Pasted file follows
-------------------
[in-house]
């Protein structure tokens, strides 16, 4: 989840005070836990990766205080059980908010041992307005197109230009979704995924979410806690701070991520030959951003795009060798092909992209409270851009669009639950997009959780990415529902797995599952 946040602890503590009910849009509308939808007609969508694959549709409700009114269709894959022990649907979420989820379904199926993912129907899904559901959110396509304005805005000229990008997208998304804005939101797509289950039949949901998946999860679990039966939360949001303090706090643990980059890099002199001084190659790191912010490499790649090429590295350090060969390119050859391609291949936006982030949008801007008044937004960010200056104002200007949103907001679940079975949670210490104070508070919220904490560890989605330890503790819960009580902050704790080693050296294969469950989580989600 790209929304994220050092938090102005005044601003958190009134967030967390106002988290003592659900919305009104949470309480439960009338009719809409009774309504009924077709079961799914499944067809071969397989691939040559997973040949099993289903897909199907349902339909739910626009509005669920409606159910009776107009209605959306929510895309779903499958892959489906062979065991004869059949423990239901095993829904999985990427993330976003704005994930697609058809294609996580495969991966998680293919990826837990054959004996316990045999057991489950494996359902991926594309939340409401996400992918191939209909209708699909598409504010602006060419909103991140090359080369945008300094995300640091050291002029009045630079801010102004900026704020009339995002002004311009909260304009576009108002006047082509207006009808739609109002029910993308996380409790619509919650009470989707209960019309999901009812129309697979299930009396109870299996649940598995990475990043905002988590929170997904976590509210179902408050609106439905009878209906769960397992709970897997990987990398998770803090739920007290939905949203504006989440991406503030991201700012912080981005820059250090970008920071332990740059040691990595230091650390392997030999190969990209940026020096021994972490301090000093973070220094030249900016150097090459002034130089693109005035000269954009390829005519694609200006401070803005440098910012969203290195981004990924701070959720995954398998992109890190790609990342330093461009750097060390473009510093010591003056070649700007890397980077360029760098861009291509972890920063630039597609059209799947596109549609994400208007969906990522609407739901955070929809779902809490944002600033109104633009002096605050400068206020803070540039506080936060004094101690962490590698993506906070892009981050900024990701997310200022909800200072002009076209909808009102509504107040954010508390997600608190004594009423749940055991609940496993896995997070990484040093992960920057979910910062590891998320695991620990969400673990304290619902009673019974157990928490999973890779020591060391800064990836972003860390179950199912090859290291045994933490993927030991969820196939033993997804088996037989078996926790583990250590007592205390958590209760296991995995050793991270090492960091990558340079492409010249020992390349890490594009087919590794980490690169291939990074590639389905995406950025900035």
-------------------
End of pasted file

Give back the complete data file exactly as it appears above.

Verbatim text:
[in-house]
């Protein structure tokens, strides 16, 4: 989840005070836990990766205080059980908010041992307005197109230009979704995924979410806690701070991520030959951003795009060798092909992209409270851009669009639950997009959780990415529902797995599952 946040602890503590009910849009509308939808007609969508694959549709409700009114269709894959022990649907979420989820379904199926993912129907899904559901959110396509304005805005000229990008997208998304804005939101797509289950039949949901998946999860679990039966939360949001303090706090643990980059890099002199001084190659790191912010490499790649090429590295350090060969390119050859391609291949936006982030949008801007008044937004960010200056104002200007949103907001679940079975949670210490104070508070919220904490560890989605330890503790819960009580902050704790080693050296294969469950989580989600 790209929304994220050092938090102005005044601003958190009134967030967390106002988290003592659900919305009104949470309480439960009338009719809409009774309504009924077709079961799914499944067809071969397989691939040559997973040949099993289903897909199907349902339909739910626009509005669920409606159910009776107009209605959306929510895309779903499958892959489906062979065991004869059949423990239901095993829904999985990427993330976003704005994930697609058809294609996580495969991966998680293919990826837990054959004996316990045999057991489950494996359902991926594309939340409401996400992918191939209909209708699909598409504010602006060419909103991140090359080369945008300094995300640091050291002029009045630079801010102004900026704020009339995002002004311009909260304009576009108002006047082509207006009808739609109002029910993308996380409790619509919650009470989707209960019309999901009812129309697979299930009396109870299996649940598995990475990043905002988590929170997904976590509210179902408050609106439905009878209906769960397992709970897997990987990398998770803090739920007290939905949203504006989440991406503030991201700012912080981005820059250090970008920071332990740059040691990595230091650390392997030999190969990209940026020096021994972490301090000093973070220094030249900016150097090459002034130089693109005035000269954009390829005519694609200006401070803005440098910012969203290195981004990924701070959720995954398998992109890190790609990342330093461009750097060390473009510093010591003056070649700007890397980077360029760098861009291509972890920063630039597609059209799947596109549609994400208007969906990522609407739901955070929809779902809490944002600033109104633009002096605050400068206020803070540039506080936060004094101690962490590698993506906070892009981050900024990701997310200022909800200072002009076209909808009102509504107040954010508390997600608190004594009423749940055991609940496993896995997070990484040093992960920057979910910062590891998320695991620990969400673990304290619902009673019974157990928490999973890779020591060391800064990836972003860390179950199912090859290291045994933490993927030991969820196939033993997804088996037989078996926790583990250590007592205390958590209760296991995995050793991270090492960091990558340079492409010249020992390349890490594009087919590794980490690169291939990074590639389905995406950025900035």